The Indus Valley Civilization has not been deciphered yet. Consider the following reasons:
- No knowledge about their language
- Small length of inscriptions
- Absence of bilingual texts
Which among the above is/ are correct reasons?
[B] 1 & 2
[C] 1 & 3
[D] 1, 2 & 3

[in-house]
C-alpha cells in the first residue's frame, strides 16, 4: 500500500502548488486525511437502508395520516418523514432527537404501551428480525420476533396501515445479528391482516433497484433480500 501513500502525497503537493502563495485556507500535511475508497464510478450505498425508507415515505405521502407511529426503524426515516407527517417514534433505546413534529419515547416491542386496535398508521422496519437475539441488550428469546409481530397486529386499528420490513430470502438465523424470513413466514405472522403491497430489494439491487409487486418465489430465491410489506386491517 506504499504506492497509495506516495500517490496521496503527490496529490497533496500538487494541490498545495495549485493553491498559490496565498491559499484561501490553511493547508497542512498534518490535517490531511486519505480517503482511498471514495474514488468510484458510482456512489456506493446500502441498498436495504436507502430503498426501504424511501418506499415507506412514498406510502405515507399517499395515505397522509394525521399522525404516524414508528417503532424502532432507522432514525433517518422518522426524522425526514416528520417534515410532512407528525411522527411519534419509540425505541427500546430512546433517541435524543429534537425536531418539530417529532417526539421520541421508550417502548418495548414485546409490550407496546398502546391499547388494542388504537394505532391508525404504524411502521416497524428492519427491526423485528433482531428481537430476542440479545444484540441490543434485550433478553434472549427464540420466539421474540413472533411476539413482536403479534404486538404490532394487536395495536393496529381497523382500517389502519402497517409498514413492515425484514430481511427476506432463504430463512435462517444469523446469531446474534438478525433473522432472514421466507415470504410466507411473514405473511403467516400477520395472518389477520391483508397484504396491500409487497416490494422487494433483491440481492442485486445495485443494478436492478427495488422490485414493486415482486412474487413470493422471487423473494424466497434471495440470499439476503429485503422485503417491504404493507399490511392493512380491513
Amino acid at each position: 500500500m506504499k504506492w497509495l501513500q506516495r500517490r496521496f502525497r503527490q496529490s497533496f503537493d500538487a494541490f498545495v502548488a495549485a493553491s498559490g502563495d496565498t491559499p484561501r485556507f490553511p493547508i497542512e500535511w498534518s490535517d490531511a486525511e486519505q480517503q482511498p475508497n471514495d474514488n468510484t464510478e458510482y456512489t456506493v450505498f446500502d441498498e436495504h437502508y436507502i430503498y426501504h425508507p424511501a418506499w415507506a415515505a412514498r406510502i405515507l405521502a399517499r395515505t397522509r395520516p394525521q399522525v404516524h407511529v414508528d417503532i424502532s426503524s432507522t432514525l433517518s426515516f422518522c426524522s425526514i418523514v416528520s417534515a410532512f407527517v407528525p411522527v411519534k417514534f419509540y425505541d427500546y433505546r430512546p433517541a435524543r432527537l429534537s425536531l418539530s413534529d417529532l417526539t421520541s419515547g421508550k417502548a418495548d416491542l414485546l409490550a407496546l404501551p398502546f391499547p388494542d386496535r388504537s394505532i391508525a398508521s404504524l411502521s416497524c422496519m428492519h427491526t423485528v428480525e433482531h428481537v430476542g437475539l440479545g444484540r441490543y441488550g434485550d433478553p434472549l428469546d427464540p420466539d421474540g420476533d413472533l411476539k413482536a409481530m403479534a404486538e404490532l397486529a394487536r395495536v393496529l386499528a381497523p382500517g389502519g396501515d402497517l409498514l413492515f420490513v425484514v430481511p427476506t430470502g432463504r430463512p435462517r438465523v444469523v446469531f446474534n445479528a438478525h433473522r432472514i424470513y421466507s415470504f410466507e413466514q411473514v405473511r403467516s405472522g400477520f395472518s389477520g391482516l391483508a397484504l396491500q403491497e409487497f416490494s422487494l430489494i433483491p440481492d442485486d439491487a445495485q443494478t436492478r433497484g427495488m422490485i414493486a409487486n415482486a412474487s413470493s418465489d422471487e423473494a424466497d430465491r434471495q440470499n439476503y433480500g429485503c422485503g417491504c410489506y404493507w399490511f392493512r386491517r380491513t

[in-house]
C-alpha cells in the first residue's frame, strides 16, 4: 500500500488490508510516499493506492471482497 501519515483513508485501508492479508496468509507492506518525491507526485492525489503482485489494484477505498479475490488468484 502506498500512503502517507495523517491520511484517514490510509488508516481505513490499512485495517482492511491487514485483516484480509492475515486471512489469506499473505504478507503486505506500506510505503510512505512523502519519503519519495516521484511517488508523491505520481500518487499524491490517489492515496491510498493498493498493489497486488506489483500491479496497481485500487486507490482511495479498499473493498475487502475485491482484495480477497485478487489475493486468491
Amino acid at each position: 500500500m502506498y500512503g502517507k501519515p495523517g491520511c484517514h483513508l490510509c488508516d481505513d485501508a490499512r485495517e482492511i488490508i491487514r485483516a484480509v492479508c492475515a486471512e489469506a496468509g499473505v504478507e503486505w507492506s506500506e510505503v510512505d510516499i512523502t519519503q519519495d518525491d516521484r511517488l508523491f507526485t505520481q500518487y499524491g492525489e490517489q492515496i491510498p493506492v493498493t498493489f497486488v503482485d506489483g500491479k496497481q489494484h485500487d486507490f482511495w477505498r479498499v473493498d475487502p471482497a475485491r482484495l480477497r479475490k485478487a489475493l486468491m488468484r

All of them are the correct reasons. The first reason is that we don`t know what language they used. Then the inscriptions are so small that average inscription has only 4.6 signs. Longest single inscription at Indus Valley is 17 signs long. Then there are no bilingual texts available. In 2004, Steve Farmer published a paper, The Collapse of the Indus-Script Thesis- The Myth of a Literate Harappan Civilization, arguing that the Indus valley figures are merely a non-structured symbol system and do not represent a full language. This argument also rests to a large extent on the non-existence of long texts. He has argued that despite the fact that the Indus symbols have been known for at least 700 years, with inscriptions found on thousands of objects, the longest Indus text on a single surface is 17 signs long, and the average is under 4.6 signs, which is typical of many other non-linguistic symbol systems. However, other experts don`t buy this argument. Finnish scholar Asko Parpola, who is considered one of the leading experts on the Indus script says thatnon-availability of long texts could be explained by the fact that most of the information about the civilization comes from only 10% excavation of a single city. Hence there is a lot still to be explored. Besides, the Chinese writing system also has a very large number of signs rarely used in newspapers and hence the argument about repetition of characters doesn`t seem that strong. According to Parpola, the longer texts may have been written on birch bark, palm leaves, parchment, wood, or cotton cloth, which would have perished in course of time. He further argues that the civilization was famous for cotton cultivation, but apart from a few microscopic fibers nothing has survived. Hence, non-availability doesn`t imply non-existence, he points out. Most successful decipherments of ancient scripts were possible because of the availability of translations in an already known script. Historical information is also important in identifying the meanings of symbols. The Bible and Greek historians, for instance, were sources of historical information that helped in deciphering the Persian cuneiform script. In the case of the Indus Valley, the script was forgotten long before the earliest preserved literary records of the region were composed, and hence, the later Indian sources tell us nothing about the civilization.